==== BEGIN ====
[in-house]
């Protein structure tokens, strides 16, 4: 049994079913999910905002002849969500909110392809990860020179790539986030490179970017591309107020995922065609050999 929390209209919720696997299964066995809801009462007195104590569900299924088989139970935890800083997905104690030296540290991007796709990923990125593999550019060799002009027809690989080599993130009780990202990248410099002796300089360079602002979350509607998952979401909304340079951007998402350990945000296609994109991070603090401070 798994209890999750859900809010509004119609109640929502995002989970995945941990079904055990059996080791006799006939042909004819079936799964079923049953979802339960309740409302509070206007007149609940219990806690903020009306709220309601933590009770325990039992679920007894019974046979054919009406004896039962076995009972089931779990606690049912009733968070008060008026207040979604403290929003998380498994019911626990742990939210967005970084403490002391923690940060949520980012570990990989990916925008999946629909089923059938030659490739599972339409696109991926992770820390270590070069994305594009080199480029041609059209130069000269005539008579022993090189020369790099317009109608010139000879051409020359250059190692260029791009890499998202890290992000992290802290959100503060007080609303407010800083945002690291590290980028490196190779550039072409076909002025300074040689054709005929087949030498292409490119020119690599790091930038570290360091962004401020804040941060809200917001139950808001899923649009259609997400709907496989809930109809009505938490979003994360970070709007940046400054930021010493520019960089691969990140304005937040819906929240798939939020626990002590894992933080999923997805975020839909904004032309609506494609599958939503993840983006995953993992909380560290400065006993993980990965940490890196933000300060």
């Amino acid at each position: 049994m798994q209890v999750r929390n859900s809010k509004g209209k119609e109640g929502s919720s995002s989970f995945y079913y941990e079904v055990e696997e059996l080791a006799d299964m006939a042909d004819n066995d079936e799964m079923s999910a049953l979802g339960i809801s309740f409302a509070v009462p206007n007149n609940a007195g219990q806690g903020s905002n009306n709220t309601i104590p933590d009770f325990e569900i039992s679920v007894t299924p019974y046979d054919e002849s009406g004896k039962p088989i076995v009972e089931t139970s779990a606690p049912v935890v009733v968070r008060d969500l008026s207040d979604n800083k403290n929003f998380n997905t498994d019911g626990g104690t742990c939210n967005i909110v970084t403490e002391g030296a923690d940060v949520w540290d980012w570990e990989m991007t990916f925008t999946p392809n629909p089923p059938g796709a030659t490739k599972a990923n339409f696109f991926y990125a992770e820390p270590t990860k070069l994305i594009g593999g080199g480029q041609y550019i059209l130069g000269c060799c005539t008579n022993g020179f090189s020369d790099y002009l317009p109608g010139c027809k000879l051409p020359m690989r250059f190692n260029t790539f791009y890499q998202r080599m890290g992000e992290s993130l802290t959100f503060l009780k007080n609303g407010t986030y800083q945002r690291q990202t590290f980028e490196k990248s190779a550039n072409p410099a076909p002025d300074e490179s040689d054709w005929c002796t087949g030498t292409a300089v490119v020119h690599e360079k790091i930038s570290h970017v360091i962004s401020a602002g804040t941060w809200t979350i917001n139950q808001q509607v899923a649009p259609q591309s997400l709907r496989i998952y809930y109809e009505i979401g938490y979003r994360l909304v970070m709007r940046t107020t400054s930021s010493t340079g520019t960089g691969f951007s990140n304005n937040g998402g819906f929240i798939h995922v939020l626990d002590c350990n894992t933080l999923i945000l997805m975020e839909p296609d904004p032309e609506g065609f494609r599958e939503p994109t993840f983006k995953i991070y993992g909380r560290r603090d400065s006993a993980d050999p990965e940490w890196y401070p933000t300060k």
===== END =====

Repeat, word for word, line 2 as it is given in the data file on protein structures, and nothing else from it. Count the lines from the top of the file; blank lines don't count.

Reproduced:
């Protein structure tokens, strides 16, 4: 049994079913999910905002002849969500909110392809990860020179790539986030490179970017591309107020995922065609050999 929390209209919720696997299964066995809801009462007195104590569900299924088989139970935890800083997905104690030296540290991007796709990923990125593999550019060799002009027809690989080599993130009780990202990248410099002796300089360079602002979350509607998952979401909304340079951007998402350990945000296609994109991070603090401070 798994209890999750859900809010509004119609109640929502995002989970995945941990079904055990059996080791006799006939042909004819079936799964079923049953979802339960309740409302509070206007007149609940219990806690903020009306709220309601933590009770325990039992679920007894019974046979054919009406004896039962076995009972089931779990606690049912009733968070008060008026207040979604403290929003998380498994019911626990742990939210967005970084403490002391923690940060949520980012570990990989990916925008999946629909089923059938030659490739599972339409696109991926992770820390270590070069994305594009080199480029041609059209130069000269005539008579022993090189020369790099317009109608010139000879051409020359250059190692260029791009890499998202890290992000992290802290959100503060007080609303407010800083945002690291590290980028490196190779550039072409076909002025300074040689054709005929087949030498292409490119020119690599790091930038570290360091962004401020804040941060809200917001139950808001899923649009259609997400709907496989809930109809009505938490979003994360970070709007940046400054930021010493520019960089691969990140304005937040819906929240798939939020626990002590894992933080999923997805975020839909904004032309609506494609599958939503993840983006995953993992909380560290400065006993993980990965940490890196933000300060």